Wingo Taco

There’s been a buzz around Main Campus about the not-yet-opened food truck, Wingo Taco, located on the corner of 13th and Norris streets. With only whispers of rumors about when the truck will open, its website plays coy, displaying only the Wingo Taco logo and the epic promise of “coming soon.” The menu displayed on the side of the truck looks promising with items such as tacos and burritos, accompanied by Korean-style garnishes of kimchi, sesame slaw and kimchi fried rice or Mexican-style garnishes of rice, tomato salsa, Monterey Jack cheese, sour cream or corn salsa. With sides of crab sticks, scallops and potato wedges, its featured advertisement for Korean fried chicken with soy, garlic or spicy sauce is a teasing temptation for the puzzled students.

“I’ve been curious,” said junior journalism major Justin Wagner, while ordering from the nearby Burger and Cheese Busz.

“I walk by every day and wonder when they’re opening,” he said. “I think they’re slowly working on it, though – there have been some changes.”

Only time will tell what to expect from Wingo Taco. The only precursor we can give to eager Lunchies readers is that it’s coming soon. We hope.

Jessica Smith can be reached at

Nardolilli: Couple serves up low prices and personality

Guest columnist spends a day aboard the Five Dollar Foot Long Truck.

Annie NardolilliYou should have been here earlier! The construction workers were some comedians today.”

As I stepped into the Five Dollar Foot Long truck, located at 12th and Norris streets, this was how I was greeted by the two people inside. Sylvia Ndreu, wearing a Temple basketball T-shirt, worked at the front window handling the orders. Billy Ndreu, the chef, unpacked a box of eggs.

“The construction workers earlier this morning were a riot,” Sylvia said. “I told them they should hang around until you get here!”

As I looked around, it was immediately apparent that the couple takes particular care of their food truck.

“Food safety is our No. 1 concern,” Sylvia said.

Each morning they meticulously check the temperatures on all of their appliances to ensure they’re up to the standard. The vending machine must be below 40 degrees, the steam table above 155 degrees.

“All of the machines have to be bleached down daily,” Sylvia said. “It takes time, but it’s worth it.”

As Billy stepped outside to move the couple’s pick-up truck to a closer spot, Sylvia stepped in his place to prepare an order — a bacon, egg and cheese sandwich on a Kaiser roll. As the bacon sizzled on the griddle, she told me it came from a farm in Haddonfield, N.J.

“Everything is fresh,” she said. “We get the freshest bread, freshest produce — all from Jersey.”

“We know it tastes better, and the kids keep coming back,” Sylvia added.

Billy came back into the truck to finish the sandwich Sylvia started to make.

“Billy used to be a gourmet chef,” Sylvia said.

I asked him why he left, and he said that the catering business just wasn’t fruitful anymore.

“Our landlord decided to hike our rent, so we decided to try a food truck,” Sylvia said. “It’s only five days a week. It’s perfect.”

As the two shared a brief conversation, I began to realize that a few of the words they were using were not in English. I asked them what they were speaking, and Sylvia told me it was Albanian.

“I was born in Albania, but I came here when I was 6 months old and I haven’t gone back,” she said. “Billy’s from Naples.”

As an Italian minor, I was immediately intrigued.

“Naples?” I asked.

“Yes,” Billy said. “In 1958, I caught the very last boat to Ellis Island. No joke, the very last one.”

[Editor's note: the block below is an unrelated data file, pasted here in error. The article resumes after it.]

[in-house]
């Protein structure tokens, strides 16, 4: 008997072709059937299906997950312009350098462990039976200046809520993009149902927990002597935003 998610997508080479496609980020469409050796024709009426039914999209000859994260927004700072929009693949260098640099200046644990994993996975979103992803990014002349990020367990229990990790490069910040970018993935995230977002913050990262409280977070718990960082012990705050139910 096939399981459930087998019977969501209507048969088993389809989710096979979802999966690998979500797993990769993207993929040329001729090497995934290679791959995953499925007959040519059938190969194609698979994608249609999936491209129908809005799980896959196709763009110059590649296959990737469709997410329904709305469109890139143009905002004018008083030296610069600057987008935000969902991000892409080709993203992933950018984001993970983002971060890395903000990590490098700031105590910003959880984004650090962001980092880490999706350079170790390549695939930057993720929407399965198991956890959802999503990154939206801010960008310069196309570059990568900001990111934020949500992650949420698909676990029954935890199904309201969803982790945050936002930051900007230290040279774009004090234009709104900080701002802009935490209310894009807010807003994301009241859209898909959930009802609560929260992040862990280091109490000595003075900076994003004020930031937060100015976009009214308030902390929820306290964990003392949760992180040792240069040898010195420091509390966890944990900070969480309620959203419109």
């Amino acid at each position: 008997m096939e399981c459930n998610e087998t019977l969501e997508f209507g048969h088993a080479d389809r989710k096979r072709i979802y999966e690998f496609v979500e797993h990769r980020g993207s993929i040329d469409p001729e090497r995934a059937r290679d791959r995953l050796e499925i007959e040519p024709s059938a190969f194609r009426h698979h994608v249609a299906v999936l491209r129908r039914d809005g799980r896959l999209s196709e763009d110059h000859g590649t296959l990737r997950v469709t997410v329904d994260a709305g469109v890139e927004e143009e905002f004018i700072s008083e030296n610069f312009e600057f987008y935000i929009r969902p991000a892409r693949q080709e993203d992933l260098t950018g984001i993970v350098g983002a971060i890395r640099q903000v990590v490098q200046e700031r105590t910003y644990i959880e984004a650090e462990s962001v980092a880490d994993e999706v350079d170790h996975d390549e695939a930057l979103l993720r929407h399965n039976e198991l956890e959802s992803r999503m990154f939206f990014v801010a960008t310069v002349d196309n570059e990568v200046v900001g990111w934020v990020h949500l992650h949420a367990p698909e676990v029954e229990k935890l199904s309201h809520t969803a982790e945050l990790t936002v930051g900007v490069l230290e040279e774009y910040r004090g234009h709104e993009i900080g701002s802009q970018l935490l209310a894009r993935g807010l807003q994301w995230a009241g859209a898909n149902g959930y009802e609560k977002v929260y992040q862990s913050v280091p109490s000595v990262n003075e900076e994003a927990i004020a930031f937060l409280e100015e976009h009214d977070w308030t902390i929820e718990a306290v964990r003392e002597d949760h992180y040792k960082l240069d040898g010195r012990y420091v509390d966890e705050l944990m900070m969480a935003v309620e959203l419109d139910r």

Living only a few feet away from the streets where the famous Feast of San Gennaro is held, it was in New York City that Billy learned to cook from a Neapolitan woman named Anna.

“She taught me everything,” he said.

Billy showed me a box of his chicken tenders — not pre-packaged from a factory, but individually hand cut and breaded by him.

“People from other trucks are always trying to get a peek at how he does it,” Sylvia said.

Besides being known for its good prices and good food, Sylvia and Billy’s truck is known for something special — their interaction. Part loving couple, part irritated friends — any given conversation between the two of them can go from complimentary to downright petulant in a matter of seconds.

The pair met in New York City 30 years ago, and have been together  since.

“That’s what happens when you sneak out to the club when you’re underage,” Sylvia said. “I say we’ve been married for 60 years because we work together. It’s like overtime.”

As one kid stepped up to the window to pay for a sandwich, he asked Sylvia whether they take debit cards or Diamond Dollars.

“Sorry sweetheart,” she said. “We don’t take either of them.”

Realizing he had no cash to pay for the sandwich that was just made, Sylvia told him not to worry.

“If you don’t have it, dear, I’ll just put your name down,” she said.

He thanked her and walked away with his breakfast.

I told her that was an awful lot of trust to put on a college kid.

“Yeah, but what are you going to do?” she said. “Should we let a kid starve? Ninety-nine percent of the time they come back, and they appreciate what you do for them.”

As she looked out the window at a crowd of students, it is apparent how much she appreciates Temple folk.

“My regulars, I can tell when they’ve just gotten a bad grade on a test or something, but I tell them they’ll get it next time,” Sylvia said. “They always do.”

One man came up to the window and before saying anything, Sylvia called out an order, “Ham and cheese, no ketchup.”

The man smiled and walked away.

Sylvia shook her head like a knowing mother.

“He gets it every time,” she said.

It’s apparent that the operation has devoted fans. I asked Billy what his secret is, and he told me, “It’s all in the hands. You can give two pizza guys the same ingredients and the pizza will come out different. It’s all about who’s making it. I think these Temple folks like us just like we like them, you know? We care.”

Suddenly, Sylvia got excited. “Ah, here comes one again! How you doing, dear?”

As I looked out the window, I saw it was one of the construction workers Sylvia had mentioned earlier. While chatting, Sylvia made him a cup of coffee.

I asked the gentleman why he keeps coming back to the truck.

“That’s easy,” he said. Sylvia hands him the fresh coffee, and he takes a sip. “They make it just like I would make it.”

Annie Nardolilli can be reached at